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Nate Pearson shines in his Summer Camp debut, but it’s inevitable he’ll start the season in the “minors”

Nate Pearson got the ball in Saturday’s Blue Jays vs the Blue Jays game and the organization’s No. 1 prospect picked up right where he left off back in spring training. 

Pearson tossed two innings in the intrasquad game, throwing 18 of 31 pitches for strikes. He didn’t allow a hit, surrendered just one walk, and picked up two strikeouts. After the outing, he said that he felt really good on the mound and that he spent the lockdown sharpening up his off-speed stuff.

Here he is getting Vlad Jr. to ground into a double play with his curveball…

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Here he is striking out Travis Shaw with some major gas…

Here he is freezing Randal Grichuk…

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And here’s an extended look at Pearson going up against Bo Bichette…

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So, yeah… That was incredibly fun to watch. But, as I speculated a couple of weeks ago (and everybody who’s paying any sort of attention to this situation will surely know), Pearson isn’t going to crack the Blue Jays’ roster out of camp.

Charlie Montoyo said yesterday that the Blue Jays are planning to operate with a five-man rotation. It’ll feature veterans Hyun-Jin Ryu, Tanner Roark, Chase Anderson, and Matt Shoemaker. Trent Thornton, who led the team in innings pitched last season, is the front-runner for the fifth spot.

Also in the mix for that final spot is Ryan Borucki, who tossed three innings in Saturday’s intrasquad game. Montoyo said that Borucki was one who benefitted from the time off as it gave him time to rest his arm after seeing his injured elbow flare up again in spring training.

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While there had been some thought back in spring that the Jays might pivot Borucki to the bullpen, Montoyo said that they plan to build him up as a starter. But, given how few innings there are to go around this year and how many young arms the Jays have, we could certainly still see Borucki used in a hybrid starter/ bullpen role where he’s pitching longer outings out of the ‘pen.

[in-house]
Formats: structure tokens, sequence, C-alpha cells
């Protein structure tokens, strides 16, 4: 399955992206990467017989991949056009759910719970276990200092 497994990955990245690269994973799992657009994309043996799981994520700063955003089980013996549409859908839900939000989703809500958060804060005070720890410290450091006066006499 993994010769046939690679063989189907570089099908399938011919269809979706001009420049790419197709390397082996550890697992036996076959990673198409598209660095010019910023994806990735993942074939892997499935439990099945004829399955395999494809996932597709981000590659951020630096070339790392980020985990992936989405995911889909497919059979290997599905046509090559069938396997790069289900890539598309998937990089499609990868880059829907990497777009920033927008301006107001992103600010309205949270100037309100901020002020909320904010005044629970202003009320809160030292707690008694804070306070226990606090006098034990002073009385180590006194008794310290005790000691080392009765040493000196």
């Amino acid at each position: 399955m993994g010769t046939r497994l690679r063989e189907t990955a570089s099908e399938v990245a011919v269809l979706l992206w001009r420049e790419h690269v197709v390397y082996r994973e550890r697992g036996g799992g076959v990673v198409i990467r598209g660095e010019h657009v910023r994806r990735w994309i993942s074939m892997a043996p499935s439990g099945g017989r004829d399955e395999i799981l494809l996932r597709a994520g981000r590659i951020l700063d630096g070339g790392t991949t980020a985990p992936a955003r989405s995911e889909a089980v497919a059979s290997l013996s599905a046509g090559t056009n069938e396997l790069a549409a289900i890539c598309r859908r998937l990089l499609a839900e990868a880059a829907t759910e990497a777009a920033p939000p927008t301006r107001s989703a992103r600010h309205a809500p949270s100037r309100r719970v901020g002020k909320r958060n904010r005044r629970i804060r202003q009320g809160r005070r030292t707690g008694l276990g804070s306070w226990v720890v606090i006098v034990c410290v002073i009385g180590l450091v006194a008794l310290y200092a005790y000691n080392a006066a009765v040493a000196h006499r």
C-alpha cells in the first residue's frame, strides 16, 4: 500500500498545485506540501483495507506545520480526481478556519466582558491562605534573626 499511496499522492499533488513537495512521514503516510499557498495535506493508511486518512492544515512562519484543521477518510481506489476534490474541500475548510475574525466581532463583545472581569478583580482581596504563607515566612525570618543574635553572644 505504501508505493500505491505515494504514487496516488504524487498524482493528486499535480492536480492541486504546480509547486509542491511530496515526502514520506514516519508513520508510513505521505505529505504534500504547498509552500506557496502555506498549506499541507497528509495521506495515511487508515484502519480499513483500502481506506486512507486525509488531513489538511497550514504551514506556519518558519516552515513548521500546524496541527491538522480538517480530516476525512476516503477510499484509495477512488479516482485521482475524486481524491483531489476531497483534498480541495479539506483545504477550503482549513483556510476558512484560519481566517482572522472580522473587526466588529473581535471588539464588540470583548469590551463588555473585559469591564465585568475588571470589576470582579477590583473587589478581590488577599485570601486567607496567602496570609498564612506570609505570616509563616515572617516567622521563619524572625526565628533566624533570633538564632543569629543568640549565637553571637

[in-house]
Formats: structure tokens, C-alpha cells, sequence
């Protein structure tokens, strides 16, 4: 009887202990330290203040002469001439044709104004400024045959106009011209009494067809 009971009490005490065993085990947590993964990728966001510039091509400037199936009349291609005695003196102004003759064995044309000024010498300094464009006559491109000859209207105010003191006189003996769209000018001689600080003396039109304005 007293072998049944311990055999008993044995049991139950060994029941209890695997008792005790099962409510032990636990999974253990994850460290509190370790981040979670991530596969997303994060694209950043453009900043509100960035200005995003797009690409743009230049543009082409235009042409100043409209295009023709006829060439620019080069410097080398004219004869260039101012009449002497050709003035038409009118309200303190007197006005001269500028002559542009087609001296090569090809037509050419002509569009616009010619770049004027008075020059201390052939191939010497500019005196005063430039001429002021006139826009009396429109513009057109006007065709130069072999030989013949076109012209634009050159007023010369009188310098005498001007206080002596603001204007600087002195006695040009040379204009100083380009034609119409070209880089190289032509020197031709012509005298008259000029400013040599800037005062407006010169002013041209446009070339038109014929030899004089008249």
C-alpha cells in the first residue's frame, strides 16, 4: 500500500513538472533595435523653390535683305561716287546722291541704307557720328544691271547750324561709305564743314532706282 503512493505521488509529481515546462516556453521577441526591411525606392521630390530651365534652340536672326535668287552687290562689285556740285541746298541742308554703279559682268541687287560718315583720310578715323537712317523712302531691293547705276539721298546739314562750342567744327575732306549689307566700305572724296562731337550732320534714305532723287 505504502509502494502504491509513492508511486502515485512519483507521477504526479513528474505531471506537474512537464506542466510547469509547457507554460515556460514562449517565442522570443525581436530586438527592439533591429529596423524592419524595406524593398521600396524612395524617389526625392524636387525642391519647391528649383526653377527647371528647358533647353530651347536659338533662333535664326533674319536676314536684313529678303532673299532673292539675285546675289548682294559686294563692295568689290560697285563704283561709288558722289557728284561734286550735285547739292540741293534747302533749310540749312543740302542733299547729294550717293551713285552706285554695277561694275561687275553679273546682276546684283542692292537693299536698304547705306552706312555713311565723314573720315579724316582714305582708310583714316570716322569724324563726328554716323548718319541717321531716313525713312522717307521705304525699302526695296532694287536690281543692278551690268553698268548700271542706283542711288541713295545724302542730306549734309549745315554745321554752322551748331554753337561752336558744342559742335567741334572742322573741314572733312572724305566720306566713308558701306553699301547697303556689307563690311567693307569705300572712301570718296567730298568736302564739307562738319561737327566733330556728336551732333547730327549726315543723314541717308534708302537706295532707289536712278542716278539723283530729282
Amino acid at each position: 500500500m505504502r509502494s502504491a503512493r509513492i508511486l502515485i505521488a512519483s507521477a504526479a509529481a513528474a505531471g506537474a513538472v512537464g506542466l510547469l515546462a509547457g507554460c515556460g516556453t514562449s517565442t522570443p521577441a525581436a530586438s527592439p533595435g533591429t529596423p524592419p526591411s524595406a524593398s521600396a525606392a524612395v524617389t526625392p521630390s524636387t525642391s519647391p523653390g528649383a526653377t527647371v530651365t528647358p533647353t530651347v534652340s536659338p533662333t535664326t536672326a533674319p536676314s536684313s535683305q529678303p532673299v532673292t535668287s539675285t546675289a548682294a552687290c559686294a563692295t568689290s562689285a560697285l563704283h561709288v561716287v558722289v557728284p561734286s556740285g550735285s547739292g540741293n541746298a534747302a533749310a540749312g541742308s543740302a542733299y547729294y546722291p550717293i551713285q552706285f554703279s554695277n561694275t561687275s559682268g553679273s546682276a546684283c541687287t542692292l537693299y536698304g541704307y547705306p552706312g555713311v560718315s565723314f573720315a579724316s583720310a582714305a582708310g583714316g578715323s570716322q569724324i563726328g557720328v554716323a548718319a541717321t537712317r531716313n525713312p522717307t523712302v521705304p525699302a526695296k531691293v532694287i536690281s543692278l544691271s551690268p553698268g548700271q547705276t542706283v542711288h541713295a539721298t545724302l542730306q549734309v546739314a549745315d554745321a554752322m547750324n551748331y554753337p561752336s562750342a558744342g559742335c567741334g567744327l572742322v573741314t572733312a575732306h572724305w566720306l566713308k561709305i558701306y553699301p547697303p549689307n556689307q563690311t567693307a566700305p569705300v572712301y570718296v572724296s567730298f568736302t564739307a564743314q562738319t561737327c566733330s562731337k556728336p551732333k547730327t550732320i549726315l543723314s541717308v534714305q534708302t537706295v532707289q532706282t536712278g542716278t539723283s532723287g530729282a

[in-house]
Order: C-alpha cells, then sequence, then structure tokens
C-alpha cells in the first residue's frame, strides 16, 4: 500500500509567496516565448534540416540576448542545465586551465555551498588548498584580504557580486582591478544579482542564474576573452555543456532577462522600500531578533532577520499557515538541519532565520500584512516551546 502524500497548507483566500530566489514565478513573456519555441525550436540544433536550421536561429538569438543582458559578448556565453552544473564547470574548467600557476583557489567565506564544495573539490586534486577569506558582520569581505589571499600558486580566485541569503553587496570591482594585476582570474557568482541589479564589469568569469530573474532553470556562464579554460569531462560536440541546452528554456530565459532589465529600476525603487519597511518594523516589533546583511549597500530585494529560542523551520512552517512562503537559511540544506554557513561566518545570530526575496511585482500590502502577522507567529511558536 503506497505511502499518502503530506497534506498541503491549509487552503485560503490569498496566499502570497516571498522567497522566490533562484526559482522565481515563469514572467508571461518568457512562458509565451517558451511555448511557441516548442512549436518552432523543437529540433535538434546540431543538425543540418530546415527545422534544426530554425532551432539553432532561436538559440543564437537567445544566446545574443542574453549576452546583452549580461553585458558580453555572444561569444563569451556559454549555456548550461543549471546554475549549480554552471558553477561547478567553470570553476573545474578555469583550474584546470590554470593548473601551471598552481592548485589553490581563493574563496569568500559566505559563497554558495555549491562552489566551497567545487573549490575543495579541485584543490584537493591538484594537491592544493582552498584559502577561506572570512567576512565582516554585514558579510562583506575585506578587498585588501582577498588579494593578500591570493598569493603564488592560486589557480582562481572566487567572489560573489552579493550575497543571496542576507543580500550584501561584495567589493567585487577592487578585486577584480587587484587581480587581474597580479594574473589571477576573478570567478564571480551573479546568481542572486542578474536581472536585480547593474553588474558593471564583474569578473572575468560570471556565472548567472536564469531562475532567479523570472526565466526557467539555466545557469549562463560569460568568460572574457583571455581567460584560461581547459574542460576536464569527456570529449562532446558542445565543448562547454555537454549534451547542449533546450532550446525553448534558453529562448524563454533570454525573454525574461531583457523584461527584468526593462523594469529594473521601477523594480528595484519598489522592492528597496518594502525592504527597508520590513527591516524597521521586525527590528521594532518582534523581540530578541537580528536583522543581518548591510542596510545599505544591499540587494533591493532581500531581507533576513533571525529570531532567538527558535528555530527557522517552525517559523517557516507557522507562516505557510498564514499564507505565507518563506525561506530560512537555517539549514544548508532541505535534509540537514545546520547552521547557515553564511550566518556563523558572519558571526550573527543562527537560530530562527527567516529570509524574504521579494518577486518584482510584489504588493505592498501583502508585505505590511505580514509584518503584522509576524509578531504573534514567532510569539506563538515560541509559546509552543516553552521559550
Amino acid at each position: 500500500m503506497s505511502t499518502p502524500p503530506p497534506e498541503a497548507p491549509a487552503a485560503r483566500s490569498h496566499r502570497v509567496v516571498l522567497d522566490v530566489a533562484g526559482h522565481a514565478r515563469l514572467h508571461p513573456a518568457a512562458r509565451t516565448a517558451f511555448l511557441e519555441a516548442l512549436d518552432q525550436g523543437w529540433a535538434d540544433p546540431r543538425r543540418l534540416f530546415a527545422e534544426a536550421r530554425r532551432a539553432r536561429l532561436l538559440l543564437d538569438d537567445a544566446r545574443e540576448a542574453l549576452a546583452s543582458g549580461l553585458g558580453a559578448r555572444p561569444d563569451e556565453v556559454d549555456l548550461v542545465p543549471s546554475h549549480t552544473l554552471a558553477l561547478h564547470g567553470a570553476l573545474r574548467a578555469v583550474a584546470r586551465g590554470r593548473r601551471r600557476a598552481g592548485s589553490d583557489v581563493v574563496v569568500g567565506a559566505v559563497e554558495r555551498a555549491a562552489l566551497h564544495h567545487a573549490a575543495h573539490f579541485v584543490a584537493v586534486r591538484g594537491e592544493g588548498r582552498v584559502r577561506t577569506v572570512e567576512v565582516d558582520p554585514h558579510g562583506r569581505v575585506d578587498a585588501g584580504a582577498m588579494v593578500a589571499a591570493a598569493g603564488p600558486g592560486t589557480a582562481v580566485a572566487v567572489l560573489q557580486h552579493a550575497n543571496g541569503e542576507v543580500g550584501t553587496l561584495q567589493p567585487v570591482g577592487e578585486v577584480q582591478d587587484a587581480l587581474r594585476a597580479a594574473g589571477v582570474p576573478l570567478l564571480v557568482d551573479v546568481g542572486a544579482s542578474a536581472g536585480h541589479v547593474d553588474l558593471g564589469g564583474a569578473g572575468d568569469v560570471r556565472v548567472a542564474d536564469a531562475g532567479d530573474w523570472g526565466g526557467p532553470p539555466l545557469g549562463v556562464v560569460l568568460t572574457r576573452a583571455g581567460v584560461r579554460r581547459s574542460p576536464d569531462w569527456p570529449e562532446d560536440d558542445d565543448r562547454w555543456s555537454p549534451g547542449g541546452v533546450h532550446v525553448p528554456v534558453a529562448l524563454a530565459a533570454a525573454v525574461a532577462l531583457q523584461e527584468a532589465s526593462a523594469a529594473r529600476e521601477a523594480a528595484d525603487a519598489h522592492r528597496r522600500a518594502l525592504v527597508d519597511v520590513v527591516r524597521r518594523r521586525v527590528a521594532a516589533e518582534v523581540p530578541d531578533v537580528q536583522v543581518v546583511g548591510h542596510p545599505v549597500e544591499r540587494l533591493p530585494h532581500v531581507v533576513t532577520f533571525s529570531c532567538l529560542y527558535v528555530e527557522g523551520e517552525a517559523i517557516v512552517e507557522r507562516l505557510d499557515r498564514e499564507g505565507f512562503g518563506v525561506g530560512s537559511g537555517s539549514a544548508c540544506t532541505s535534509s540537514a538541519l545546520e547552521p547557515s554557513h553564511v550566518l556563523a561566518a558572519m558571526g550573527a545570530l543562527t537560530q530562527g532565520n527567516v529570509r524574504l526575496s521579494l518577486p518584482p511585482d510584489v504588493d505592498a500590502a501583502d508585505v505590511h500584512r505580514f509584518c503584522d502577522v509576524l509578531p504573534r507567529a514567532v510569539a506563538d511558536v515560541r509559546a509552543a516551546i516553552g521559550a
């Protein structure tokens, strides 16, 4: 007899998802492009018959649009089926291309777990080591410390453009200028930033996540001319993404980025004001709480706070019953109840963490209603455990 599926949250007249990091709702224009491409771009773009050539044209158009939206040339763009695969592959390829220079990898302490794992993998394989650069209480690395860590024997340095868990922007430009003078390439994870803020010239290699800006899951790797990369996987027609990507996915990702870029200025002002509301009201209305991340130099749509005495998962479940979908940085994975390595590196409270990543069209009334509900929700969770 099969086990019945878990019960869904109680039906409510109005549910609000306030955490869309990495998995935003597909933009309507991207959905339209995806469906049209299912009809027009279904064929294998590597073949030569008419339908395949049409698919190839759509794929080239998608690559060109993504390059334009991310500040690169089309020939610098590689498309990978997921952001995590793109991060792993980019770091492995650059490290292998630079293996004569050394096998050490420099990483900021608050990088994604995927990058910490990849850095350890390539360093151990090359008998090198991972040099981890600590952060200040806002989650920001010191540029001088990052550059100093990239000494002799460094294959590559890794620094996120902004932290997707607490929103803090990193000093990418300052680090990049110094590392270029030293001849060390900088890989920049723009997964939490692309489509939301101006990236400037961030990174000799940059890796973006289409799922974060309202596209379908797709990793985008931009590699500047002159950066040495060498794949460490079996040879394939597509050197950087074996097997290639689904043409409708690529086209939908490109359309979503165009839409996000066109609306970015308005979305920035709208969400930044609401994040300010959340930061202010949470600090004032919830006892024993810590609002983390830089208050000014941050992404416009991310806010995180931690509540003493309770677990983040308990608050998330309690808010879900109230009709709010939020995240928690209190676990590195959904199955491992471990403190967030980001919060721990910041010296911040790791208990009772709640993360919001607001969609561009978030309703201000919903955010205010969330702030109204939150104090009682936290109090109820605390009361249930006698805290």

Anyways, back to Pearson.

Ross Atkins also said that the organization wants Pearson to start. He won’t be coming out of the ‘pen like Aaron Sanchez did in 2014 and 2015 and he also won’t be used in a hybrid relief role. So, if he isn’t a part of that five-man rotation… You can do the math. The Jays will send Pearson down to their alternate camp, which is serving as the minor leagues this year, to make some simulated starts.

As we know, this is a service time thing. Pearson only has to spend a week in the “minors” in order for the Jays to get an extra year of service time, so it won’t be long before Pearson is up with the team. Unlike with Vlad Jr. last year, the excuse won’t be that he’s working on fine details like running and fielding, it’ll be that there’s already veteran starting pitching depth in front of him that he didn’t jump over.

Eventually, one of those aforementioned five starters will get injured or a guy like Anderson will get pushed back into the bullpen and Pearson will join the Blue Jays’ rotation. There’s really no doubt that Pearson is one of Toronto’s five best starters at this point, but the service time manipulation dance is an inevitability.